You can read the Hay McBer study here. It’s worth an investment of time; the qualities are pretty timeless.



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4 responses to “Getting the Telescope the right way round

  1. I think you make some sound arguments here. I’m not sure that even if we could identify a perfect teaching mode, we would want it applied in all lessons, every day. It would surely lose its effectiveness when that’s all the students were ever exposed to. However, I do think you’re being a little disingenuous when you suggest that you have a foot in neither camp. When you say “with groups where I’m running out of time to complete the course before exams in May I’ve been didactic, instructional, and even – yes – virtually dictated notes,” There is a clear implication that if you had the time, you would have done it differently. Proponents of direct instruction, however, would claim that it is always more effective and is therefore the method of choice, with or without time constraints. I also think that this is not a theoretical issue; when you’re rewriting the curriculum documentation for the fifth time in five years in order to include thinking routines or some such innovation then the progressive / traditional debate has some solid, practical implications and is not just a side-show.

    • Thanks for taking the time to read and comment Greg. Appreciated. I think it hangs on where we place the emphasis on ‘more effective’. Yes – as a teacher dispensing essential information students will require for the exam – being didactic is ‘effective’ for me to ensure I’ve presented the necessary material. But that doesn’t mean it has been effectively heard or learnt by all the students in the group. I would prefer to be able to check that the learning is effective from their point of view by incorporating exercises and tasks that checks the hearing and applies the learning to be sure the transmission has been received and understood as I would wish. The two, ideally, dance along in a sequence of steps. I’m not convinced by the ‘proponents of direct instruction’ idea – unless some teachers wish to lecture students in a university-style format. Half the battle is in motivating students, and I only know of a few that have been fully motivated simply on the stimulus of the ideas being presented. The knowledge v skills issue concerns me, certainly, as some use it in a divisive argument when I can’t see how any significant learning can take place without the two.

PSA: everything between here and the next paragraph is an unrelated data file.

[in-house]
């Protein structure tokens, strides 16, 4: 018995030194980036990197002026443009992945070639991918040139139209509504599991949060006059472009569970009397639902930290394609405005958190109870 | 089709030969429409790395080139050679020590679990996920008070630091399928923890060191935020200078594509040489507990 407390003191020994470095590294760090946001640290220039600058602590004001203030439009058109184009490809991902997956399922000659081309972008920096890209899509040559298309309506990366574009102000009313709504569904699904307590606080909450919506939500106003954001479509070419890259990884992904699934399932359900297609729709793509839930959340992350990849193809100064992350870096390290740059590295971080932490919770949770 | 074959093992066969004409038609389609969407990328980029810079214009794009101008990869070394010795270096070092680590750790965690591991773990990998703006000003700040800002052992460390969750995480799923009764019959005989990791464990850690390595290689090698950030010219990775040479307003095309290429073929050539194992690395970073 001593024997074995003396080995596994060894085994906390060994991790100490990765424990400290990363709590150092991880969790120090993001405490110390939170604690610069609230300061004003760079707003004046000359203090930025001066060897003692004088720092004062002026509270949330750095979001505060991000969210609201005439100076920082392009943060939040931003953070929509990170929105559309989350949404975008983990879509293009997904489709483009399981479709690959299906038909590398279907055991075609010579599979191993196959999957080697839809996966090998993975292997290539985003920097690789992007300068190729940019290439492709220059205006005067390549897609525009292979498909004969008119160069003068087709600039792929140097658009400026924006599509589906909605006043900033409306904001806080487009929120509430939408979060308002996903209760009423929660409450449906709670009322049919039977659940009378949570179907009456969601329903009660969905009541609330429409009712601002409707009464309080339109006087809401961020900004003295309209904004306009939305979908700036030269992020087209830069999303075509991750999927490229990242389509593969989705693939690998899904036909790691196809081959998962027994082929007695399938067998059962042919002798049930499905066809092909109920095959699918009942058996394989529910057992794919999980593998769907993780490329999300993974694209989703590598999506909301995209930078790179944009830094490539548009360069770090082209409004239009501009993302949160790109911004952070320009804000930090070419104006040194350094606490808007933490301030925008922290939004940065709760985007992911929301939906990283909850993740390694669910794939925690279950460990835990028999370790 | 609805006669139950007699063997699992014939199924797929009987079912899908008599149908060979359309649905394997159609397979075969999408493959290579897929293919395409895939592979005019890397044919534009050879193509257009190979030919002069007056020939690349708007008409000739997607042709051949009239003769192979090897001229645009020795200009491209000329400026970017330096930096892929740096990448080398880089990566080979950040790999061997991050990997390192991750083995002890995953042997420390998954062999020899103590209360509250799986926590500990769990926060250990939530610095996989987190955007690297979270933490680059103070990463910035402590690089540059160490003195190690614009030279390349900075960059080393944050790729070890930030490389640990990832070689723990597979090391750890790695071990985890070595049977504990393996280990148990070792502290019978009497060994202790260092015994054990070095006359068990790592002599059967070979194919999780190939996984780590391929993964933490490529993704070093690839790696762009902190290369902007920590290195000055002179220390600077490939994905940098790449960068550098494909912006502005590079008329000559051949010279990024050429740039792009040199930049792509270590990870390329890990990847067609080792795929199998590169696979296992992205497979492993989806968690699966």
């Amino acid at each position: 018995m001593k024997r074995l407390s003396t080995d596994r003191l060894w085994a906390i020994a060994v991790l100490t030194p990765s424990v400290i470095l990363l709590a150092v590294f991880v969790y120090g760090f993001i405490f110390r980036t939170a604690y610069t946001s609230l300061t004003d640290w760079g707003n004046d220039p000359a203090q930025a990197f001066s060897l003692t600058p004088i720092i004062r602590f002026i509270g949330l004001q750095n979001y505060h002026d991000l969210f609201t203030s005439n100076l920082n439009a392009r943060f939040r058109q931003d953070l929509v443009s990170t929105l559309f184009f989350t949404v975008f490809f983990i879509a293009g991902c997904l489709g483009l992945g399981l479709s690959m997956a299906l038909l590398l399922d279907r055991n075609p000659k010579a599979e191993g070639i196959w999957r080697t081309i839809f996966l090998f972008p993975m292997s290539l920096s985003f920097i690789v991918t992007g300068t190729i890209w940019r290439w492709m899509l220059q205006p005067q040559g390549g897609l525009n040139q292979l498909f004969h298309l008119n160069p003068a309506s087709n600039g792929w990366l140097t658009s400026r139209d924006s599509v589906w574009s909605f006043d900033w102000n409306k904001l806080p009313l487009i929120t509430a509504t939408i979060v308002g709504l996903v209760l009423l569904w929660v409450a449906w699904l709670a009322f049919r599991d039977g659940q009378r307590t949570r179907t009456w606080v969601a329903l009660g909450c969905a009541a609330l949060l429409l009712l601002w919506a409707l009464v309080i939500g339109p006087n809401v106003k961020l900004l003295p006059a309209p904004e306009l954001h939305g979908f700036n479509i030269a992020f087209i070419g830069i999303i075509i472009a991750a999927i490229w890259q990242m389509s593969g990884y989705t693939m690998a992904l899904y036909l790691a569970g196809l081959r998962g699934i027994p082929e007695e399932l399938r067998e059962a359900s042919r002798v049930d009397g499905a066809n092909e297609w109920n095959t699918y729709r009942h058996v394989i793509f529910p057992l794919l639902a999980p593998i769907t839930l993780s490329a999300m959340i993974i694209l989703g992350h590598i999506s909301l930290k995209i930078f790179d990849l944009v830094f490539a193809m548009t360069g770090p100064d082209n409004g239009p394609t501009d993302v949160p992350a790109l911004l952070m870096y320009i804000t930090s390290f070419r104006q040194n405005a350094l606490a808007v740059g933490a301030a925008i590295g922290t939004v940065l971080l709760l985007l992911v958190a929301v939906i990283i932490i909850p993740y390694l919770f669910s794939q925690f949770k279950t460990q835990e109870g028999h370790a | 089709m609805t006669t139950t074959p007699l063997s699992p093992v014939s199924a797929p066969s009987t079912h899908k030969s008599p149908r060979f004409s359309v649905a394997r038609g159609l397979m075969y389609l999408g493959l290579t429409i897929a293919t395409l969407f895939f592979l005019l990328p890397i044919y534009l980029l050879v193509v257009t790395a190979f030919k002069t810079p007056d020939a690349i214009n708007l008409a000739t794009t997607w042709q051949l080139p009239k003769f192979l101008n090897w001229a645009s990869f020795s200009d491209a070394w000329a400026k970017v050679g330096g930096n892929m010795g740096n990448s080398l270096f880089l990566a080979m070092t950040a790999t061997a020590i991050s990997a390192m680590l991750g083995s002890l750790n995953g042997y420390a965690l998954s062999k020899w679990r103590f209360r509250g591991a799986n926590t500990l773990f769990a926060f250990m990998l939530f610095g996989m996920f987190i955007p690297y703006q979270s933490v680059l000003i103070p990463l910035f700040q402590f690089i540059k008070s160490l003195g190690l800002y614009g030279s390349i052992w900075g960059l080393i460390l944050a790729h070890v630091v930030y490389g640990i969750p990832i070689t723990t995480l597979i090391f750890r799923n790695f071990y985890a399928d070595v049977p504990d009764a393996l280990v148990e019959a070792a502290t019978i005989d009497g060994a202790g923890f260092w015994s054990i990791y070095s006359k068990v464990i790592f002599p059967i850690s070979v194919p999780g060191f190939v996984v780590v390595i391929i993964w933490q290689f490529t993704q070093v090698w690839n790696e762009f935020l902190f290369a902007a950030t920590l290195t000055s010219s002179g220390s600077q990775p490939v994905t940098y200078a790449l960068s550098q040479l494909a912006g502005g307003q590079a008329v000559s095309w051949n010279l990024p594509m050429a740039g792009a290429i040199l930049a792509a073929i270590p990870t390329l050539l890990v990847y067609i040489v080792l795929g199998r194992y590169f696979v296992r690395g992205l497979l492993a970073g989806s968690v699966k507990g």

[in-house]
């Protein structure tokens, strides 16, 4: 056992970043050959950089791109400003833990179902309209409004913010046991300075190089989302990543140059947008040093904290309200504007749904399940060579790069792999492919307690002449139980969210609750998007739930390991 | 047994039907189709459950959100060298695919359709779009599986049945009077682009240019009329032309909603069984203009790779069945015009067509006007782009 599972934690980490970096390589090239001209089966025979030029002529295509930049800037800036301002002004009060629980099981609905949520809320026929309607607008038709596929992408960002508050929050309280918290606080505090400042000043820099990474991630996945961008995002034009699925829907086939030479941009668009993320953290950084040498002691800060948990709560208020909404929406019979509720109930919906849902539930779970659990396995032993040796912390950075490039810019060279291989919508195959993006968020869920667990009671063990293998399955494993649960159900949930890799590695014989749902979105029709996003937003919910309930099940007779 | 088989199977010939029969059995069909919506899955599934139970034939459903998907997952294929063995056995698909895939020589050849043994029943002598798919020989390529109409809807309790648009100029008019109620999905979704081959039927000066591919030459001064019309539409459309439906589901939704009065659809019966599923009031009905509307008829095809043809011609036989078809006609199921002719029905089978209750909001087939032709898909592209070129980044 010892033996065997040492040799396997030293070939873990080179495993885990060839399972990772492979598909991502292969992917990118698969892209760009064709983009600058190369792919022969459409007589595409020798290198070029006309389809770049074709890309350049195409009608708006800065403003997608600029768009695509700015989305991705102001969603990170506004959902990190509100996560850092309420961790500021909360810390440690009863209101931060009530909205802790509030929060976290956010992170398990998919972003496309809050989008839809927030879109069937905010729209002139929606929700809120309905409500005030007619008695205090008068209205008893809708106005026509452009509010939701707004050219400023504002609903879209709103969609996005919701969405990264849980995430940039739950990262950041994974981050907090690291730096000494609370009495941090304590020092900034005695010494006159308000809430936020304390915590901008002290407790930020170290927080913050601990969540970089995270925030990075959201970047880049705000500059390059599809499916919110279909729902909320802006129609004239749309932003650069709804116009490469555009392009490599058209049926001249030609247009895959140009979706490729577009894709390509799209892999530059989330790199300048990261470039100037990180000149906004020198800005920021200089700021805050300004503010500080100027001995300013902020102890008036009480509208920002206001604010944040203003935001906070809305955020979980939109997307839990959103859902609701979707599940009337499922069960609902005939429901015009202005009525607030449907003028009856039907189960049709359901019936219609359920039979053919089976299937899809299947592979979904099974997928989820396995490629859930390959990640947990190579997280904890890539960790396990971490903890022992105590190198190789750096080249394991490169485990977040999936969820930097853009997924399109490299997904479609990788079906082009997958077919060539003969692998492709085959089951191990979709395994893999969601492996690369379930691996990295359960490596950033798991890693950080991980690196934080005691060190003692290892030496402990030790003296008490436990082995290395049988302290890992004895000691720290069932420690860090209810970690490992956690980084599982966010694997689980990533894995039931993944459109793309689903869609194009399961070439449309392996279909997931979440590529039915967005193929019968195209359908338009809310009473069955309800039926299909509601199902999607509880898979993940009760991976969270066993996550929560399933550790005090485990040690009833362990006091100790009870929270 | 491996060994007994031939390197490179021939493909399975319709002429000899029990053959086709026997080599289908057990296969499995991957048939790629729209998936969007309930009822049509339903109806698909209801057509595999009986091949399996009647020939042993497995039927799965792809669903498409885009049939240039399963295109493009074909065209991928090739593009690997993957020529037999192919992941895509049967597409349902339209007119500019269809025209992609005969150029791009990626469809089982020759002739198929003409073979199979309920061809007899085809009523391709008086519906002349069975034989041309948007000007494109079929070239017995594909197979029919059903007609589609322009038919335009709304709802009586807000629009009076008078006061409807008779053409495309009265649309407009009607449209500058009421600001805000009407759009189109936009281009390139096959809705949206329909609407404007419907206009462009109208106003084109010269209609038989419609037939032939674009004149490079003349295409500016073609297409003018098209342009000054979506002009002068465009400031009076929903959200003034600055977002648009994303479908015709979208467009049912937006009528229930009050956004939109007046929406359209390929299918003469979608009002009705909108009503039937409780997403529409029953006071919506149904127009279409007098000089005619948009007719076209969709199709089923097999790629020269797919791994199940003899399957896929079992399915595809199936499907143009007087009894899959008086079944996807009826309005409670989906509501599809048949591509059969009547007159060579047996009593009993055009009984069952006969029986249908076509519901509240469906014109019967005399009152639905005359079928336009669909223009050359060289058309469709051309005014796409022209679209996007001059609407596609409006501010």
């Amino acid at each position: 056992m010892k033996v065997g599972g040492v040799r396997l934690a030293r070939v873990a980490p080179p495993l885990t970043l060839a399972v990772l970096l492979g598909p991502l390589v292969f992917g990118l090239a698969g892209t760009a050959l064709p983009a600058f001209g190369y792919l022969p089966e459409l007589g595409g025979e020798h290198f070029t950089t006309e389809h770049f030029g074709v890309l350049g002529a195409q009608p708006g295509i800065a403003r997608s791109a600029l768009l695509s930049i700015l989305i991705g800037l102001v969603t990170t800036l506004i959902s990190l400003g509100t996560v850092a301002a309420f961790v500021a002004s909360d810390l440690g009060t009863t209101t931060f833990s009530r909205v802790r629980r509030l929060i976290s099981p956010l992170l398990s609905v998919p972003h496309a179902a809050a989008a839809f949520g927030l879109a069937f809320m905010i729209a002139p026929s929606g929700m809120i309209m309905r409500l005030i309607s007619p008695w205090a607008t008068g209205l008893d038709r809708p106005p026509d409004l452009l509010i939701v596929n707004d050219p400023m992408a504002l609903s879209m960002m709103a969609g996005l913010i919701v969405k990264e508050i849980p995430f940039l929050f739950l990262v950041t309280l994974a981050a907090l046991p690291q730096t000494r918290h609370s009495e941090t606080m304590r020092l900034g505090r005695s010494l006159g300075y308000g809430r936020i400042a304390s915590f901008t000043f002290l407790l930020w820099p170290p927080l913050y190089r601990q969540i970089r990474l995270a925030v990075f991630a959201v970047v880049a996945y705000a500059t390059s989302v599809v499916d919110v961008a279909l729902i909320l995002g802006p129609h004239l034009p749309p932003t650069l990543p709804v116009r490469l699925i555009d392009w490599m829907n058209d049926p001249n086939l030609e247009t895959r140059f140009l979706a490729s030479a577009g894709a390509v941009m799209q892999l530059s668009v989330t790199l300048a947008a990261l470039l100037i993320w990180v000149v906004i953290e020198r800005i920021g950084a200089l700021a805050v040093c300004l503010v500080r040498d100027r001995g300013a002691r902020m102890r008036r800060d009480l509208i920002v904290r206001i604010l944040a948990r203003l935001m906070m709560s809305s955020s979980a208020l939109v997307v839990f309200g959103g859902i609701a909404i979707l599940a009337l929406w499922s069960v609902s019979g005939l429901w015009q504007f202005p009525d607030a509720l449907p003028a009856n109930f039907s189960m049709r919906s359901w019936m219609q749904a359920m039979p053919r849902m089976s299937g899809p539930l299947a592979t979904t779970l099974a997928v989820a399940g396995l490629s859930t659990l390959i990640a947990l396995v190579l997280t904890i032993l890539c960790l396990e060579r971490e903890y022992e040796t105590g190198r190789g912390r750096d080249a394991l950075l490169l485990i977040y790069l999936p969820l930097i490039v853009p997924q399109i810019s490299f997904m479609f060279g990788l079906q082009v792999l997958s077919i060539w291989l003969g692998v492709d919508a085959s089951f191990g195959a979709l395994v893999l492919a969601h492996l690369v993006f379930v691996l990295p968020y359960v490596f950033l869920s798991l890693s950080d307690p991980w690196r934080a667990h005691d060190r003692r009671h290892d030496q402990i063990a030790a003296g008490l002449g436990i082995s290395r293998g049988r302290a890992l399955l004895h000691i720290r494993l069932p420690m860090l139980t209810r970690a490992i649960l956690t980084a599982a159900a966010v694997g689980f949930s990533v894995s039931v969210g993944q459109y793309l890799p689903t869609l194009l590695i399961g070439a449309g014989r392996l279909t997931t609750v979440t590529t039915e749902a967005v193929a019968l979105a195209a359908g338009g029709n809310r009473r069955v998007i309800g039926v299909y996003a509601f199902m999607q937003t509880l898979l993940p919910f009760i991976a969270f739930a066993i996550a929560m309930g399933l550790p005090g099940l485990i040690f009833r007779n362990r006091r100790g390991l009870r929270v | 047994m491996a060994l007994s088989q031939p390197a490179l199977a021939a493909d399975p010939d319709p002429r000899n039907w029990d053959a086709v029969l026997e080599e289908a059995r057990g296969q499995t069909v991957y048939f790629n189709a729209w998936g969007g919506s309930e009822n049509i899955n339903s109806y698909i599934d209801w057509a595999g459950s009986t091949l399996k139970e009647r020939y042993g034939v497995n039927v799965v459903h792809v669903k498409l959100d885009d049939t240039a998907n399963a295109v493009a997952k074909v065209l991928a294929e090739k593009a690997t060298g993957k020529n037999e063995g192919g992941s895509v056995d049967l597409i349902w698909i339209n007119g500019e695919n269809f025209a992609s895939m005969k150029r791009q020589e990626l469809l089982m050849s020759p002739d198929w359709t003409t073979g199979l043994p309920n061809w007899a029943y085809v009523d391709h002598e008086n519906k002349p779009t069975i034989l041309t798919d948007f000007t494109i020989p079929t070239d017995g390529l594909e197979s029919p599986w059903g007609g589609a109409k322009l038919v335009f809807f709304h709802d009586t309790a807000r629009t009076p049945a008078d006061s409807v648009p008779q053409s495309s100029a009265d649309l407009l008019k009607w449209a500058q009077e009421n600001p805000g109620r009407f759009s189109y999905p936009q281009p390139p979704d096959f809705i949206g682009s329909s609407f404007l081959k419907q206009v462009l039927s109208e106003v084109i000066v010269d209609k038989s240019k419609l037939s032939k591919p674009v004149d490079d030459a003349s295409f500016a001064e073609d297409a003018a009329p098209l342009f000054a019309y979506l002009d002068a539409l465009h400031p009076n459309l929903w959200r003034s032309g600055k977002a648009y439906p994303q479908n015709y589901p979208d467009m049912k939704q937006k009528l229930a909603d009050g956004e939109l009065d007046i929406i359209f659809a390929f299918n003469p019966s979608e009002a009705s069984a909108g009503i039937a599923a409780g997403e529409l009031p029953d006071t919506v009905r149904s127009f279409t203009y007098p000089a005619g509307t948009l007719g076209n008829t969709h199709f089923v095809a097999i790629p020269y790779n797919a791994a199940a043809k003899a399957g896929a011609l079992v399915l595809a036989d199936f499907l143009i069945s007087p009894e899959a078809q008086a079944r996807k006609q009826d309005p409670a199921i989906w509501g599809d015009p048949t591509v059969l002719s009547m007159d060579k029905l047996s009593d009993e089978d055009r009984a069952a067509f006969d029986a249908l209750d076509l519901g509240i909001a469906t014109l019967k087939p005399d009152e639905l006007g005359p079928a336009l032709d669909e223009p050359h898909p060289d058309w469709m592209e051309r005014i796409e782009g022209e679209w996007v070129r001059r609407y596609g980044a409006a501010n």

As for the re-writing of SoW – I fully sympathise. Our response upon being asked to re-write curriculum documents to include PLTS, literacy, and – now – differentiated outcomes for each lesson, has been ‘no’. Though I appreciate that type of resilience is more awkward under certain management regimes, I hope colleagues faced with similar pressures are able to come together and present a unified faculty response that takes the discussion forward but reserves your time for more directly effective planning and feedback.

  2. In your original post it is very clear that your conception of traditional teaching is something you do as a second choice, when you have little time available. It also seems that you think that traditional teaching is simply lecturing from the front without interacting with the students. Traditional teachers question their students and interact with them, “Jenkins; how might we find the length AB here?” and I would say that another characteristic is their elevation of the role of practice, something that progressives often describe as “drill and kill”. Although not synonyms, direct instruction is the closest testable model to the more amorphous traditional teaching because they both have the key features of emphasising the teacher as the expert who fully explains the concept (sage on the stage) as opposed to a facilitator who guides some form of discovery learning (guide at the side). This is what Hattie says about DI: “In a nutshell: The teacher decides the learning intentions and success criteria, makes them transparent to the students, demonstrates them by modelling, evaluates if they understand what they have been told by checking for understanding, and re-telling them what they have been told by tying it together with closure.” So, if you think that traditional teaching necessarily excludes you from checking the learning then you have a different conception of it than I do. I would therefore suggest that you have accepted the progressive idea that traditional teachers simply stand up at the front and lecture without perhaps being conscious of this. I know that you seek to rise above the traditional / progressive debate and I understand your frustrations. You are clearly a deep thinker. However, it is not nebulous stuff. There are maths teachers out there who are teaching in schools that have banned textbooks. These things have real, practical implications.

  3. Pingback: Getting the Telescope the right way round | tea...